Process for deactivating soluble metal cations in iron oxide pigments

The subject matter of this invention relates to a process for deactivating the soluble metal cations contained in iron oxide pigments comprising:A. adding, while oxidizing, an alkalizing compound to an iron oxide pigment, a slurry until the pH of the pigment slurry is greater than 9; andB. separating the iron oxide pigment from the liquid phase of the slurry.The pigments can be used as colorants for substances ingested by man and animals, and they can also be used to stabilize plastics against ultraviolet degradation.

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Description
BACKGROUND OF THE INVENTION

1. Field of the Invention

The subject matter of this invention relates to a process for deactivating the soluble metal cations found in opaque or transparent iron oxide pigments. The resulting pigments can be used as colorants in substances which are ingested by human beings and animals, and they can also be used to stabilize plastics against ultraviolet degradation.

2. Description of the Prior Art

Iron oxide pigments are found in nature as mineral deposits. There are three types of iron oxide pigments which are found in nature as mineral deposits. These are limonite, hematite, and magnetite. Limonite is yellow and has a chemical formula of Fe.sub.2 O.sub.3.xH.sub.2 O where x is an integer. As can be seen from its formula, it is a hydrated iron (III) oxide. Hematite is red and has a chemical formula of Fe.sub.2 O.sub.3. It is an anhydrous iron (III) oxide. Magnetite is black and has a chemical formula of Fe.sub.3 O.sub.4. It is considered to be a spinel containing iron (II) and iron (III) ions.

In addition to the natural mineral deposits, iron oxide pigments can be obtained synthetically. Synthetic methods for preparing iron oxide pigments generally involve the alkali precipitation of iron (II) compounds from a soluble iron (II) salt and the oxidation of the precipitated iron (II) compound to an iron (III) oxide pigment slurry. The pigment produced by such methods corresponds to the yellow hydrated iron (III) oxide previously described. The yellow pigment is recovered from the slurry by filtration, washing, and drying. The alkali precipitation must occur under acidic conditions; otherwise, dark brown or black undesirable color shades will be produced. Iron oxide pigments of various yellow shades can be prepared by controlling the temperature and rate of oxidation. Red, black and other colors can be prepared by calcining the yellow pigments at high temperatures.

Iron oxide pigments which have an average particle size less than 0.1 micron are considered to be transparent because they can transmit visible light. Iron oxide pigments which have an average particle size greater than 0.1 micron and which cannot transmit visible light are considered to be opaque. Generally, naturally occurring iron oxide pigments are opaque.

Whether the iron oxide pigments are mined or manufactured, transparent or opaque, they have high concentrations of soluble metal cations such as antimony, arsenic, barium, beryllium, cadmium, chromium, cobalt, copper, lead, manganese, mercury, nickel, selenium, thorium, tin, and zinc. The presence of soluble metal cations greatly restricts the use of iron oxide pigments. They cannot be used as colorants in substances ingested by man and animals, such as food and medicine, because the soluble metal cations will catalyze oxidative reactions which will cause the substances to spoil. The soluble metal cations will also cause plastics to degrade. Consequently, iron oxide pigments, which act as stabilizers against ultraviolet radiation of wavelengths between 300 nanometers and 400 nanometers, cannot be used for this purpose.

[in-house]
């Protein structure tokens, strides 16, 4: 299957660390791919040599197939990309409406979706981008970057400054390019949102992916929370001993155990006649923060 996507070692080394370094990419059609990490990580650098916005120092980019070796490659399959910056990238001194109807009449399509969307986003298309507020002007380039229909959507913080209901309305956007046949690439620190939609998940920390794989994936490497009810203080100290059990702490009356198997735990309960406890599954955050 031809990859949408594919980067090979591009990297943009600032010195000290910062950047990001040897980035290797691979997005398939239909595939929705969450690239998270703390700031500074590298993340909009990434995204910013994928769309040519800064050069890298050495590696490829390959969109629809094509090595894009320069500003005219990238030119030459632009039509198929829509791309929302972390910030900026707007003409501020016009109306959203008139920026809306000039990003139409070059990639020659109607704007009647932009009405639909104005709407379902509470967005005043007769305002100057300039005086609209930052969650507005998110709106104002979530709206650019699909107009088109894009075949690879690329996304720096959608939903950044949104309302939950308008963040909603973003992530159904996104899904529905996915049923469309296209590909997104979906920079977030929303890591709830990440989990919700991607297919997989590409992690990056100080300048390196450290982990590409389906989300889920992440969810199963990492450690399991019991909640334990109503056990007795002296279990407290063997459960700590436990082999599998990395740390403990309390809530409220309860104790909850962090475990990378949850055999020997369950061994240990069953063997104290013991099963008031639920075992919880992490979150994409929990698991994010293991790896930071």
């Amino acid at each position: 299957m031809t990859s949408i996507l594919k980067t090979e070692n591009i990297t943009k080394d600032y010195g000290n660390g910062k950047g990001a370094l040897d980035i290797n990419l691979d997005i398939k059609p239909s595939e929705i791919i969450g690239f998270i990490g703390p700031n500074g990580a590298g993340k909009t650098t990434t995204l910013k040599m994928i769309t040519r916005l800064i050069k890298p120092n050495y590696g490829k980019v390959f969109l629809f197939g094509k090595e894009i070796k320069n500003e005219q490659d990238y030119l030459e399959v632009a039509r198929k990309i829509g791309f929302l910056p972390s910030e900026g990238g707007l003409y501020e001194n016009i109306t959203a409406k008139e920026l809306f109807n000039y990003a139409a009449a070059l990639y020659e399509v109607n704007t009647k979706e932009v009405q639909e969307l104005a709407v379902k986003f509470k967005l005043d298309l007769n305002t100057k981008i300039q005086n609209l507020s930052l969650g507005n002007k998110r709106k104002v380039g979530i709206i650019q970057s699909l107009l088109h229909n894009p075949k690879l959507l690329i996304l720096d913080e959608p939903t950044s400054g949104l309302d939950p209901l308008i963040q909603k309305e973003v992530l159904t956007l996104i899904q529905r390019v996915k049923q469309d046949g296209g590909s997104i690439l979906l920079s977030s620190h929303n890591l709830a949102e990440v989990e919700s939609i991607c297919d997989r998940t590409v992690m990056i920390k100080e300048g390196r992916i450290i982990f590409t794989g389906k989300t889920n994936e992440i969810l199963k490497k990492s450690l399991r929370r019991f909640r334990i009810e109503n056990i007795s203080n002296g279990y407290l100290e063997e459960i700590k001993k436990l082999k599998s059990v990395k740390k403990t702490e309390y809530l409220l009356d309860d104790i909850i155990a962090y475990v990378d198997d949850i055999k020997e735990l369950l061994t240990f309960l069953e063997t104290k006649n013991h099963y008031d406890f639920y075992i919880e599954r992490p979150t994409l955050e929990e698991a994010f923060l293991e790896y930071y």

Accordingly, there is a need to develop a method to deactivate or remove the metal cations present in iron oxide pigments in order to expand the application of these pigments. This is particularly so since the iron oxide pigments are suspected of being nontoxic and noncarcinogenic, and could be substituted for many of the organic pigments and dyes which are believed to be toxic and/or carcinogenic.

SUMMARY OF THE INVENTION

Applicants have discovered a process for deactivating soluble metal cations contained in iron oxide pigments comprising:

A. adding, while oxidizing, an alkalizing compound to an iron oxide pigment slurry until the pH of the pigment slurry is greater than 9; and

B. separating the iron oxide pigment from the liquid phase of the slurry.

This process can be used to deactivate the soluble metal cations in transparent or opaque iron oxide pigments which are naturally occurring or synthetically manufactured without destroying the coloring properties of the pigments. The pigments which have been subjected to this process can be used to color substances ingested by human beings and animals such as food, medicine, vitamins, minerals, and chemicals. Because the soluble metal cations in the iron oxide pigment have been deactivated, the substances will not oxidize and spoil. They can also be used in plastics to stabilize them against ultra-violet degradation. Furthermore, they are believed to be noncarcinogenic and nontoxic. Because organic colorants, which are widely used to color the foregoing substances, may be carcinogenic or toxic, iron oxide pigments can be used as substitutes for them.

DESCRIPTION OF THE PREFERRED EMBODIMENT